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Everyone has their limits. Most of us have a sense of self preservation and no other race track in Ontario evokes these feelings more than Mosport International Raceway. They just don’t make tracks like this IMG_6143_optanymore. A former Grand Prix circuit, it is complex and intimidating but makes for an excellent venue to hone your skills behind the wheel because if you are fast here, you can excel anywhere. At the same time, you don’t want to dive in before testing the waters, so professional race car driver Aaron Povoledo offered PASMAG the chance to take his Driver Training course held during the Kensai Racing Days. Aaron’s course guarantees a faster approach to the track and helps newcomers keep it off the wall.

To date, I had only driven Mosport in press vehicles on street tires. While some of these cars were impressive, they were not remotely comparable to the our Skyline GT-R. A 400 horsepower car with plenty of grip afforded by the 275/35R18 Toyo Proxes R888 R-Compounds that promised to be plenty fast on all areas of the course. But if there was any trouble, the Rotora 6-piston / 4-piston brake combo would scrub off speed in a hurry. CAN-Alignment had aligned and corner-balanced the GT-R so the settings were geared to Mosport but also dialed back for some street driving too. Suffice to say, the GT-R was ready to do sub 1:30 runs at Mosport but was the driver?

No, of course not and that is why we enrolled in Povoledo’s course covering everything from a track walk to a video dissection of important corners. First order of business was to cover the track before the action started, where Povoledo ran though braking points, apexes and racing lines. He identified potential hazards or common mistakes by pointing to scars on the menacing walls around Mosport. He also mentioned where track surfaces might be less than stellar and a couple of tricky off camber turns that can possibly throw your car into a dangerous oversteer condition without warning.

The course structure was set up such that students are entered in the Intermediate Sessions for 20 minutes and then critiqued during the Advanced Sessions. After several laps, the students reconnected with Povoledo at home base to go review the video and diagrams he had gathered. In the first session, he identified that I was approaching Turn 2 all wrong. No surprise there since Turn 2 is the most dangerous part ofDSC_9231_opt Mosport. “You are paying for all of the track, you might as well use it.” Povoledo laughed. He meant to extend to the furthest point on the right before diving into the blind downhill left. With that correction made, Povoledo repositioned himself at new turns to identify where we could pick up some more time.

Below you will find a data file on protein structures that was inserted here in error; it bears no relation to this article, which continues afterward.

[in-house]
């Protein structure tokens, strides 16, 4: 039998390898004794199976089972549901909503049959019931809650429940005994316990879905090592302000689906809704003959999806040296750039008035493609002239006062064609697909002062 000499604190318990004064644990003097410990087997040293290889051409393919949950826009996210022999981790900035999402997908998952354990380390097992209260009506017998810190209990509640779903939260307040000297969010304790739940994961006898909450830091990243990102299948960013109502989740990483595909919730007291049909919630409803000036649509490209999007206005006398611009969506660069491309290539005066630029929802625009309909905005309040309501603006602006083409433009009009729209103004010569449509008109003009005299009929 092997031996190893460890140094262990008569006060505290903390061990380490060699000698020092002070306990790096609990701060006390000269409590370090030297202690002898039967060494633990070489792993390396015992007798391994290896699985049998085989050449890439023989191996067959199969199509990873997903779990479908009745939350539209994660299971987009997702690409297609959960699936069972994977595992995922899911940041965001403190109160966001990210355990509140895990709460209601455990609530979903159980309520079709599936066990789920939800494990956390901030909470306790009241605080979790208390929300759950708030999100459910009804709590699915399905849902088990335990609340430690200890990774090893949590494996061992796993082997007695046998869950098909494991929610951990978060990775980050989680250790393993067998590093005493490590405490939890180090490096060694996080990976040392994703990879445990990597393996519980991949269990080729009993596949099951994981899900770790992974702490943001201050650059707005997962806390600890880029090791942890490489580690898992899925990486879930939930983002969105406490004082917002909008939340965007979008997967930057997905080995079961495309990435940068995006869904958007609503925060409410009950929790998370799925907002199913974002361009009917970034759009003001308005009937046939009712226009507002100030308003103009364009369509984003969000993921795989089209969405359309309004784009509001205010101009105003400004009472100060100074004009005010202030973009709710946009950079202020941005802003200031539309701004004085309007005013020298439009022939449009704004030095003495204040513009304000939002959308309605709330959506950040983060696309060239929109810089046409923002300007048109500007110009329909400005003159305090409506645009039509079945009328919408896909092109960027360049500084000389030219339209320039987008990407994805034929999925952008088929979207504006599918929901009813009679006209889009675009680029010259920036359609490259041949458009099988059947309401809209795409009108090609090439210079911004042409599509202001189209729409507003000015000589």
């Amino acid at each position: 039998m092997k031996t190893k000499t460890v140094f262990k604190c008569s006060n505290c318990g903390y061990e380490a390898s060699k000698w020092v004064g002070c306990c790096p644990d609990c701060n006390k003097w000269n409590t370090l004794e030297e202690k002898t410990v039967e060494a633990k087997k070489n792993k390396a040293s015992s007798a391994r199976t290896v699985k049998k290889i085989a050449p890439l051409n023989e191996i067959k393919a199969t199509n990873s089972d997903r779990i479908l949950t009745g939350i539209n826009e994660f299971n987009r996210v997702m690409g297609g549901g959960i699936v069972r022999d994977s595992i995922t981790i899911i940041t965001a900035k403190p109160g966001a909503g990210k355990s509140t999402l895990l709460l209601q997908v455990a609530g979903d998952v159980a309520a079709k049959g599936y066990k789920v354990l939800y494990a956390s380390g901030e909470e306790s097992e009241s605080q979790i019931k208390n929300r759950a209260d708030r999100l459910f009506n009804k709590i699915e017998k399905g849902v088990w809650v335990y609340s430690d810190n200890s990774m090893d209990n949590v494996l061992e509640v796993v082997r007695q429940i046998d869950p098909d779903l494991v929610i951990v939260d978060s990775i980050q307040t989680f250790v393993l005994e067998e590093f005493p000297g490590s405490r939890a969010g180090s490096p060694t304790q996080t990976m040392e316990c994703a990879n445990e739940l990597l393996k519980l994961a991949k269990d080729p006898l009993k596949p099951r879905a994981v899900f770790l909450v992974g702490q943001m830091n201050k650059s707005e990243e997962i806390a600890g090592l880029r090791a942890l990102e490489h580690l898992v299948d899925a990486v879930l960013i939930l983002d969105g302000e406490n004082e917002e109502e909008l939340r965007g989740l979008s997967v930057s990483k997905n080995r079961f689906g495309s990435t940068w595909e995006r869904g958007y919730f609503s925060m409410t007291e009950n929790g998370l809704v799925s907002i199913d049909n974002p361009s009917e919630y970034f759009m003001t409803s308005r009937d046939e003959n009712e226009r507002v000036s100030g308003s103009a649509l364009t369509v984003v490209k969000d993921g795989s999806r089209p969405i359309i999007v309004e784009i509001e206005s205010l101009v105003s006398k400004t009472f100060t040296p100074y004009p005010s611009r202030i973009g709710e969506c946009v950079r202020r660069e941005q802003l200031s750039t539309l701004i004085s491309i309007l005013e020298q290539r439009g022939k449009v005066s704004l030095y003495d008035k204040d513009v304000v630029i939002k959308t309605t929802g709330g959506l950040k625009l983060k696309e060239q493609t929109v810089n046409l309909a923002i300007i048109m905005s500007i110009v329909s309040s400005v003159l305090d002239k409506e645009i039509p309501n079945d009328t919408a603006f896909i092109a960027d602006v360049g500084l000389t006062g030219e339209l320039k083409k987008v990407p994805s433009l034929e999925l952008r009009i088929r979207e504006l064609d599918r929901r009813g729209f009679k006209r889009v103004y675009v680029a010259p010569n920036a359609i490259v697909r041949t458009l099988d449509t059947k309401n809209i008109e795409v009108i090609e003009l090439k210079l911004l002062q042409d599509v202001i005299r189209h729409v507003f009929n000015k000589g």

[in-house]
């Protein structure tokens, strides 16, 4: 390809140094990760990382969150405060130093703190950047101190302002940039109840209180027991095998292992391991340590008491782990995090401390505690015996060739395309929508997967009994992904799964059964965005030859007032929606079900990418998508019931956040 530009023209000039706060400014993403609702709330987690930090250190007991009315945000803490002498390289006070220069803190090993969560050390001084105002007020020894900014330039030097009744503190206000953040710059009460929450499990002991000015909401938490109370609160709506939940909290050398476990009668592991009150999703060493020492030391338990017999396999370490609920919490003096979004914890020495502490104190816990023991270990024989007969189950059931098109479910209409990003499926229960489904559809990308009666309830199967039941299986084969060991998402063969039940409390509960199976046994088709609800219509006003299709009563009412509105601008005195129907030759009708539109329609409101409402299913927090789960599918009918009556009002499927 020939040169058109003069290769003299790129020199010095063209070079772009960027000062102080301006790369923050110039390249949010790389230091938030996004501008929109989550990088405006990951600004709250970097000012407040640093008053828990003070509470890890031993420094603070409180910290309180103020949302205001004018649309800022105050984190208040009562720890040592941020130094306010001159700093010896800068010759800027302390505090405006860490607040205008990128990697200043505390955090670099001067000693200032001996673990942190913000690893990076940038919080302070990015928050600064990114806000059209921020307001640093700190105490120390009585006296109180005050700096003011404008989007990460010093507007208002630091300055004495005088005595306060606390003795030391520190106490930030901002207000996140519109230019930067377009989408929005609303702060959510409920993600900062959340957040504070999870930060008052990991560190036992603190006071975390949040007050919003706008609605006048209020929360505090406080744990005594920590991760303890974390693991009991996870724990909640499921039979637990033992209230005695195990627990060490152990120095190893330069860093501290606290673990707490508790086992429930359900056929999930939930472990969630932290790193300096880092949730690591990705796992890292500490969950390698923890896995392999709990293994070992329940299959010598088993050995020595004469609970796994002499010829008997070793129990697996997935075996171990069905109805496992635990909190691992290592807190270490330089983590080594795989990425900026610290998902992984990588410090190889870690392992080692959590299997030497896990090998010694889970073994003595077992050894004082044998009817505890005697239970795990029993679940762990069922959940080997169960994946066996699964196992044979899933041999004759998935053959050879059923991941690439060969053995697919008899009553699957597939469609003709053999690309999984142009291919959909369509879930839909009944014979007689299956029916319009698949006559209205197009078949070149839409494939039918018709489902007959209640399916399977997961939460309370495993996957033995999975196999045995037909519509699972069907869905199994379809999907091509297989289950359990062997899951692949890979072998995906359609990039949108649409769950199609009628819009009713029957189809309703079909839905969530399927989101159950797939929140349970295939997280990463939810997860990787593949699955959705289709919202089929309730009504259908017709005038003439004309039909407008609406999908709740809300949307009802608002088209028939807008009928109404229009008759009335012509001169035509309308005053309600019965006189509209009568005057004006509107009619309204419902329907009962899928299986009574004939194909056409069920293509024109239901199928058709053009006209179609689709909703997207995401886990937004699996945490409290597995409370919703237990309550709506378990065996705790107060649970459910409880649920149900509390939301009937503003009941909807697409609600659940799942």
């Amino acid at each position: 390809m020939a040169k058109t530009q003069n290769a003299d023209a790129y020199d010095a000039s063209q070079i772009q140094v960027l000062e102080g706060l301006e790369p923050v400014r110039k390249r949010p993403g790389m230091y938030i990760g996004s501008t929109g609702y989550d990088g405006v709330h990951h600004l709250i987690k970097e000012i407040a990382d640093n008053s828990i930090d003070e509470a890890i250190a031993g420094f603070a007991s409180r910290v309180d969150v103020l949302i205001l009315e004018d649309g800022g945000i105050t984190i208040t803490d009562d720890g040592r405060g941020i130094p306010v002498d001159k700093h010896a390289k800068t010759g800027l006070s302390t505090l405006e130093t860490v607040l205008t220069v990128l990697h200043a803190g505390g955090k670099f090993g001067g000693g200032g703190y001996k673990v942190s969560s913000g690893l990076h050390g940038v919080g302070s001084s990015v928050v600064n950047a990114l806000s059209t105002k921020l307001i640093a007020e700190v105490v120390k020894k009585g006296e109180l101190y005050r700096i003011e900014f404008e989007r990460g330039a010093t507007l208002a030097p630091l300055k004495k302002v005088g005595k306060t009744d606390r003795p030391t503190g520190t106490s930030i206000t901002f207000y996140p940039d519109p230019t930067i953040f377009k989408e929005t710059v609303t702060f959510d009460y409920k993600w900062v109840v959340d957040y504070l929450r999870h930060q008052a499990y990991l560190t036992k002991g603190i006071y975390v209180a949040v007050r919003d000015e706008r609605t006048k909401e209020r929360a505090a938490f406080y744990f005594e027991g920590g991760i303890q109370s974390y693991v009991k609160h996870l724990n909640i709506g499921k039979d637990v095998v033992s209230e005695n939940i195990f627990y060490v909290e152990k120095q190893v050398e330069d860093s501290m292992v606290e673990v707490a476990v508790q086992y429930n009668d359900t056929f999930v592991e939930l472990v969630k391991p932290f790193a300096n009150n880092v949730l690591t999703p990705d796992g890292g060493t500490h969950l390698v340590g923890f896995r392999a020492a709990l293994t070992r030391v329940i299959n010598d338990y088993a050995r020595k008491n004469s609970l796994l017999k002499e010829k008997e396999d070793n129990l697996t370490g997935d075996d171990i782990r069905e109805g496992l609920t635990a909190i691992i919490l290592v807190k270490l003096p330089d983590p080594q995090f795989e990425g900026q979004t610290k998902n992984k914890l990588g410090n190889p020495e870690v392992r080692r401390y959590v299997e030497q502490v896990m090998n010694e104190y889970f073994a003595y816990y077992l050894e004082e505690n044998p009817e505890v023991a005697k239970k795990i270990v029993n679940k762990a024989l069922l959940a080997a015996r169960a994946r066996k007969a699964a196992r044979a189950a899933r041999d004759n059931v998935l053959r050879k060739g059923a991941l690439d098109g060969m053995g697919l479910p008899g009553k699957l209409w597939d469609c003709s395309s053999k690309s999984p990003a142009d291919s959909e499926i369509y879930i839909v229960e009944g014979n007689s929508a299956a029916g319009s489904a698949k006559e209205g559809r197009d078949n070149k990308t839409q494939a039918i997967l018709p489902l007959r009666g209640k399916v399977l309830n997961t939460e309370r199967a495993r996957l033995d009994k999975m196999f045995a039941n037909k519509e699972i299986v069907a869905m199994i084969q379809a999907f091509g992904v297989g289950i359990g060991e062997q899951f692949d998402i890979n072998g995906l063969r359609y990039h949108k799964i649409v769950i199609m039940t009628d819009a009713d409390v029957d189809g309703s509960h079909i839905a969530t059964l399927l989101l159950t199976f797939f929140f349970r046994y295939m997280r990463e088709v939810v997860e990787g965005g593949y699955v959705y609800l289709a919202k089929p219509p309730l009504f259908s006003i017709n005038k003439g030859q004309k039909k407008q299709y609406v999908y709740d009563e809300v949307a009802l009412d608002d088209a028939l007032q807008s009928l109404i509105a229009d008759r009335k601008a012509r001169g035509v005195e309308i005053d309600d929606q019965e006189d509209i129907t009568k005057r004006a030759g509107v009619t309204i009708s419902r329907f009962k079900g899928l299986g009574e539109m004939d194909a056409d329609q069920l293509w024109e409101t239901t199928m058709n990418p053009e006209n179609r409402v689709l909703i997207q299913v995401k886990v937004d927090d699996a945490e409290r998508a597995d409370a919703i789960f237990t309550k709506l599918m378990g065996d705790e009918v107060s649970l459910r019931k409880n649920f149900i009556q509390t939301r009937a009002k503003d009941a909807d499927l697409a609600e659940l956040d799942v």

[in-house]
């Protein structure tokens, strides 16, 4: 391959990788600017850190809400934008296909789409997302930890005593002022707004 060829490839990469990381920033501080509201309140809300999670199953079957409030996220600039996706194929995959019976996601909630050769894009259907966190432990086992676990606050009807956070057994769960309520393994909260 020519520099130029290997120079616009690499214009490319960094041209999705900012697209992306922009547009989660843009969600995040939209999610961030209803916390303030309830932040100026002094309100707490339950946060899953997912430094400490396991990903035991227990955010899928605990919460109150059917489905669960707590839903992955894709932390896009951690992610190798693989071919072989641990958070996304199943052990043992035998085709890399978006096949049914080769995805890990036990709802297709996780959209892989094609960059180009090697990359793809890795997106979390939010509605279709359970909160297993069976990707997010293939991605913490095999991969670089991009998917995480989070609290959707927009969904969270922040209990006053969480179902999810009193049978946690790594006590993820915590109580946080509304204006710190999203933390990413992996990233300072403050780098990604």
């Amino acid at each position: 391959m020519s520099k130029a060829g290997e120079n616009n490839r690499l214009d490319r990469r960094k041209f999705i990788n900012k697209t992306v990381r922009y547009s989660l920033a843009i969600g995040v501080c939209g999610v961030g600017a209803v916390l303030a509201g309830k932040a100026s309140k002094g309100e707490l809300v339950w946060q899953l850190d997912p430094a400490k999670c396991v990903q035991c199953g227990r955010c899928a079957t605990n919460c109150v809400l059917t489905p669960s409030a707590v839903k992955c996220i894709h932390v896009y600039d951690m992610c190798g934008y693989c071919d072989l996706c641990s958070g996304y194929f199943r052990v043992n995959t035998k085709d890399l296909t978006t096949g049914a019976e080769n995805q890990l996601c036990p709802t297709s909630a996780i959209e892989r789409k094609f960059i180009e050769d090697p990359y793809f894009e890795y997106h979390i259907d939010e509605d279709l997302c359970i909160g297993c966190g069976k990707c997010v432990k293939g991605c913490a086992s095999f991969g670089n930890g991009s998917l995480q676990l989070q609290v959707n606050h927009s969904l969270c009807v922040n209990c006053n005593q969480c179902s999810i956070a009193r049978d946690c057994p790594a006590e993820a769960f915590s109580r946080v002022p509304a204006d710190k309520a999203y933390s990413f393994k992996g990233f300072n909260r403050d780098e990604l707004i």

During the next set of observations, Povoledo pointed out that before some turns we were not ideally positioned for corner entry. More specifically, it was turn 4 and 5b where he said that we shouldn’t come to a peak with our line but rather be parallel with the rumble strips. He even indicated that we might want to slow down to achieve this as we would be faster out of the corner and gain more speed up the straight. With that, we concentrated on keeping the parallel position he requested and diving into the turn with less load on the front wheels. He also indicated that we needed to get on the throttle earlier and roll out farther exiting turn 3, that would carry plenty of speed into a fast turn 4. Surprisingly, Povoledo thought my techniques were otherwise okay and it was only those few pointers that required more work.

From our perspective, there was one area of the track that was difficult to decode. Turn 8 is at the end of a mile-long straight and is a challenge to gauge where to apply the brakes and how much speed can be carried through the turn. As the day went on, the straight-line speeds got faster and faster to the point where 240km/h (150mph) was reached. Even though there was more speed left in the GT-R, I let off prior to the crest at the end of the straight since it was uncertain what the car would do with the lack of aerodynamics. Would it have front end lift? Would the rear get squirrely? For now, that speed was enough of an adventure especially without the piece of mind offered by a proper cage, racing seat or harness.

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